Comments are monitored, so don’t go off topic, don’t frakkin’ curse and don’t bore us with how much your coworker’s sister-in-law makes per hour. Talk smart about TV!

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18 Comments
  1. Maria G says:

    I draw the line at any hoarding show where animals are being subjected to the conditions of the building, and there’s spoiled food everywhere. Clutter, I can deal with. “How Clean Is Your House?” was good training for it.

  2. Liana says:

    I watch almost all the hoarding shows so not much shocks me anymore. Animal hoarding when really it really gets freaky. I meant to watch this last night but then I went to bed. I like Hoarders much better… because it doesn’t seem as haphazard as Hoarding: Buried Alive. You should try it. The duo of Matt the Professional Organizer and Dr. Zhasio are pretty terrific.

  3. Christian says:

    Never watched before…saw the “it’s just sex” tagline and had to give it a try. one of those things where you wish you could change the channel, but your finger just won’t press it down…

  4. Jrs says:

    Love these shows! Fascinated and continually amazed by how whack some of these people are. But this episode raised it to a whole new level with the whole ménage a troi thing going on. Wierd stuff and the fact the young son was so openly aware of what went on.

  5. Angela says:

    I only watch when I don’t feel motivated to do the weekly house cleaning. It gets me motivated quite quickly.

    • Jennifer says:

      I’m with you there-if anything, it makes me feel better about MY house! I still find it fascinating how people can turn what is usually some trauma into such a response, as well as the infinite patience of those that try to help them.

    • Kristoffer says:

      I am glad I am not the only one that watches for that reason. Not to sound heartless but there is nothing better than watching Hoarders and Intervention back to back to make everything in your life seem so much better.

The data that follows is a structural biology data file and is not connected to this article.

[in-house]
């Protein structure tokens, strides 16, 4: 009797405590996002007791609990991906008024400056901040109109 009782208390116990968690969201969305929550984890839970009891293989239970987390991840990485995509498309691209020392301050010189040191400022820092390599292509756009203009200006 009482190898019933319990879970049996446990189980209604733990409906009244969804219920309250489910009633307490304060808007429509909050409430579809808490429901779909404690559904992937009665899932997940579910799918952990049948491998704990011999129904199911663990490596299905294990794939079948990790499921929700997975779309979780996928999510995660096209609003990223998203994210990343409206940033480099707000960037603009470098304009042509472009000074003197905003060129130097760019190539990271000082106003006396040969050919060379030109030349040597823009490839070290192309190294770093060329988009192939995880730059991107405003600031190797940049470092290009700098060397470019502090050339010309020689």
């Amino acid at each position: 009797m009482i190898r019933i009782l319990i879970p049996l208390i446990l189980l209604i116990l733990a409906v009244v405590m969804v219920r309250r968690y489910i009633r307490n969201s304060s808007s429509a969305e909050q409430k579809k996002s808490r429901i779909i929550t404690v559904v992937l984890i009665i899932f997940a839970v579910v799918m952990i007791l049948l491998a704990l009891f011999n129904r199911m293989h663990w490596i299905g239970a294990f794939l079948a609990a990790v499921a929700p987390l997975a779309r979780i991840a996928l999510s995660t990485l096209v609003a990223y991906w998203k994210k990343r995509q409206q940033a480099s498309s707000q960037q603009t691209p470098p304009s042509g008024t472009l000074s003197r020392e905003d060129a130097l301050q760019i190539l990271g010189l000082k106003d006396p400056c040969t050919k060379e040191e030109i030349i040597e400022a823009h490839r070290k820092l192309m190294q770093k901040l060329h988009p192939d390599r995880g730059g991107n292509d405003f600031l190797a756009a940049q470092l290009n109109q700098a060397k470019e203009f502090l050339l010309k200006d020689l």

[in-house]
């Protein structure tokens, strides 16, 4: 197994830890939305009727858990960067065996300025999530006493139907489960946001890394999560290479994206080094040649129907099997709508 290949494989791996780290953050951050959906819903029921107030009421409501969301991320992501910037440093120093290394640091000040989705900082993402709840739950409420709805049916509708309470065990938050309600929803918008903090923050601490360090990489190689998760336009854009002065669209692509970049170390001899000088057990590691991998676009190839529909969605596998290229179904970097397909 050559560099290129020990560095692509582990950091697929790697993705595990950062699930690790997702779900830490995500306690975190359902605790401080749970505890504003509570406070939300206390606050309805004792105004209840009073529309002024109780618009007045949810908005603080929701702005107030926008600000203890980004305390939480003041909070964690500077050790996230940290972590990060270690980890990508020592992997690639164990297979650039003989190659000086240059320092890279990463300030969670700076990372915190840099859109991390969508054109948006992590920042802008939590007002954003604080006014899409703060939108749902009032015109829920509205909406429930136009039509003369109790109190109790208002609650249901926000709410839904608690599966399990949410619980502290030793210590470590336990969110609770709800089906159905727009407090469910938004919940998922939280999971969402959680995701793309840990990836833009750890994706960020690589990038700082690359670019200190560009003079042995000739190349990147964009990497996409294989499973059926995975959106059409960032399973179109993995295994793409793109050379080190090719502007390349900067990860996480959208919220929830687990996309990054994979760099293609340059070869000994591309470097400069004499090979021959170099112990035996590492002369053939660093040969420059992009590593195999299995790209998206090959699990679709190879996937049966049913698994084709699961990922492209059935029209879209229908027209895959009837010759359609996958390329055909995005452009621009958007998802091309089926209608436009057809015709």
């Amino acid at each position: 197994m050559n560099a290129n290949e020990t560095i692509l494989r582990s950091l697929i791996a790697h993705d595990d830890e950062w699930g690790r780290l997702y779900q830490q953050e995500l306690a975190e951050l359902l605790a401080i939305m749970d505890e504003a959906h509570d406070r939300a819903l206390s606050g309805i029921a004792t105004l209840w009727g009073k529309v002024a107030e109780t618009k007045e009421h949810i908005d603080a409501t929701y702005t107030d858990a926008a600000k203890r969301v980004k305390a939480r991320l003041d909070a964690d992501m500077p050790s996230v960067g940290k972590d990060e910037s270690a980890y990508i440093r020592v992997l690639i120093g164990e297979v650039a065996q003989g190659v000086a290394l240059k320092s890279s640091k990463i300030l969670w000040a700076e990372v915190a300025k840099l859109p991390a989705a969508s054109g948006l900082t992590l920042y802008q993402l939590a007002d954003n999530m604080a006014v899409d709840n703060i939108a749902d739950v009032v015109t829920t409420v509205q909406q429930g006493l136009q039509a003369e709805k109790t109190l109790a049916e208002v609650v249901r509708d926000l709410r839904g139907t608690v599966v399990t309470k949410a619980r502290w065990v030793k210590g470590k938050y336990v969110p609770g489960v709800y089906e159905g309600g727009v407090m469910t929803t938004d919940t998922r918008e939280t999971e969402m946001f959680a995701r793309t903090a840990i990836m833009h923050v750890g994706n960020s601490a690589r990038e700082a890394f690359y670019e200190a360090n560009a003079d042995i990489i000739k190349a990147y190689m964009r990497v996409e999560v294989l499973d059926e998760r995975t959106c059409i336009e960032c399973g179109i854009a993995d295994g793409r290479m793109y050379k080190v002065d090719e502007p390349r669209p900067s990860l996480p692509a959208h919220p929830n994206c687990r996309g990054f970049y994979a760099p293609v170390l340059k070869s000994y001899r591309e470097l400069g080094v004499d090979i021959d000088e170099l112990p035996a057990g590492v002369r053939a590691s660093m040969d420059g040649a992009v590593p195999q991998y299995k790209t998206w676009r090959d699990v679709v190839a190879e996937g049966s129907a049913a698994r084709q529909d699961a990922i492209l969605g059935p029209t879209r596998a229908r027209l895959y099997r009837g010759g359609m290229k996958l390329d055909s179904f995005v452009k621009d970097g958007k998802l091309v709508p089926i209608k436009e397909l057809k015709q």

6. Jennifer R says:

    I watch both Hoarding series, and I am rarely shocked by the living conditions shown (after a few seasons, not much shocks you any more). The reason I watch is for the therapeutic interventions carried out by the mental health specialists and professional organizers, both with the hoarders themselves and with their extended family members and friends. It is absolutely fascinating to watch as trained professionals work with individuals who have, in many instances, hoarded for decades, but are finally able to identify and process their underlying trauma(s). It is also amazing how relatively quickly the therapy can bring results, particularly with regard to developing insight into the situation, learning decision-making skills, and adopting healthier coping strategies. Six weeks is an extremely short amount of time, but the strides that can be made, sometimes in just a day or two, are nothing short of extraordinary!

  7. Ken says:

    Michael, you are so late to the party! Hahaha, you write about this show like it debuted last week or something.

  8. jen says:

    I’ll be honest I hate these shows and they are disgusting, however after mulitple cleanings of my kids rooms where I found food etc I decided that perhaps showing them what happens when you leave food in your room (specifically the roach infestation episodes) It has been successful at helping my kids understand what can attract bugs & mice. We watch the show 1 times a week and then all clean the house becuase we are so grossed out by what we’ve just seen. Its unusual parenting, but effective. I don’t find half eaten food in their rooms anymore.

  9. Ann says:

    My mother is a hoarder, and these shows have helped me understand why you can’t just go in and clean out the hoard without their permission. It’s infuriating to watch the children/spouses get verbally abused by the hoarders when they are there only to help. My mother does the same thing to me, but I don’t take it as personally as I did before. I agree that Hoarders on A & E is much more entertaining, although less helpful to the hoarders because emotionally they need more than a weekend to deal with the mental illness part of the problem. I love Matt–best part of the show, and the professional organizers are very empathetic, something I often lack when dealing with my very difficult mother, who chose her junk over me. 

  10. Vic says:

    what the hell happened to Wendy????

  11. kate says:

    Where did this one take place? What city and state?

  12. Elizabeth says:

    Kate, I believe they said it was in Richmond, VA.

  13. REBA says:

    I JUST LOVE TO WATCH HOW PEOPLE LIVE. IN MY LIFE TIME I HAVE NEVER SAW SO MANY LAZY PEOPLE. GET OFF YOUR LAZY A==GET THAT HOUSE CLEAN , ITS LIKE LIVING WITH A BUNCH OF HOGS. SHAME ON PEOPLE WHO HAS NO MORE RESPECT FOR THEM SELVES AND FAMILY .

  14. suzanne cipriani says:

    Wendy is an “elephant” in the room. In more. Ways than one. She should leave her husband. He is a pig!